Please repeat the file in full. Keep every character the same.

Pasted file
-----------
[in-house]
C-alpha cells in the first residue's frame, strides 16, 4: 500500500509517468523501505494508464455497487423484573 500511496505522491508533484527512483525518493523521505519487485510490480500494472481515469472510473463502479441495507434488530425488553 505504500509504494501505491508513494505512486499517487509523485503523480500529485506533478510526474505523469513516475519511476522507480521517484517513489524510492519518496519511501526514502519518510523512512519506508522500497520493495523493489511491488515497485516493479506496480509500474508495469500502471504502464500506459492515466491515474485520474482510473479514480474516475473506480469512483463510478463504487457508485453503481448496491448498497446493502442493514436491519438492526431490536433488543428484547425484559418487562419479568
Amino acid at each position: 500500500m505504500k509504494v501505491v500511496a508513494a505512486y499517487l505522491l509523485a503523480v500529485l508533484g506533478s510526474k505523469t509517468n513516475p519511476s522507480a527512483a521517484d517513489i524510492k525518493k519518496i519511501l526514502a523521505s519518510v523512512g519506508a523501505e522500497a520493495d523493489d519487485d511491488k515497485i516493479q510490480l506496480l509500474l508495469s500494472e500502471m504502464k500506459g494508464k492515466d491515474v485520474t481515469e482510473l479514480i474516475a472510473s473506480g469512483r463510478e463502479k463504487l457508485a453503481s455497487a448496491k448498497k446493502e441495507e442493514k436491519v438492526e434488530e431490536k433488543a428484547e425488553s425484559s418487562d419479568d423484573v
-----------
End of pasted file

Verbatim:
[in-house]
C-alpha cells in the first residue's frame, strides 16, 4: 500500500509517468523501505494508464455497487423484573 500511496505522491508533484527512483525518493523521505519487485510490480500494472481515469472510473463502479441495507434488530425488553 505504500509504494501505491508513494505512486499517487509523485503523480500529485506533478510526474505523469513516475519511476522507480521517484517513489524510492519518496519511501526514502519518510523512512519506508522500497520493495523493489511491488515497485516493479506496480509500474508495469500502471504502464500506459492515466491515474485520474482510473479514480474516475473506480469512483463510478463504487457508485453503481448496491448498497446493502442493514436491519438492526431490536433488543428484547425484559418487562419479568
Amino acid at each position: 500500500m505504500k509504494v501505491v500511496a508513494a505512486y499517487l505522491l509523485a503523480v500529485l508533484g506533478s510526474k505523469t509517468n513516475p519511476s522507480a527512483a521517484d517513489i524510492k525518493k519518496i519511501l526514502a523521505s519518510v523512512g519506508a523501505e522500497a520493495d523493489d519487485d511491488k515497485i516493479q510490480l506496480l509500474l508495469s500494472e500502471m504502464k500506459g494508464k492515466d491515474v485520474t481515469e482510473l479514480i474516475a472510473s473506480g469512483r463510478e463502479k463504487l457508485a453503481s455497487a448496491k448498497k446493502e441495507e442493514k436491519v438492526e434488530e431490536k433488543a428484547e425488553s425484559s418487562d419479568d423484573v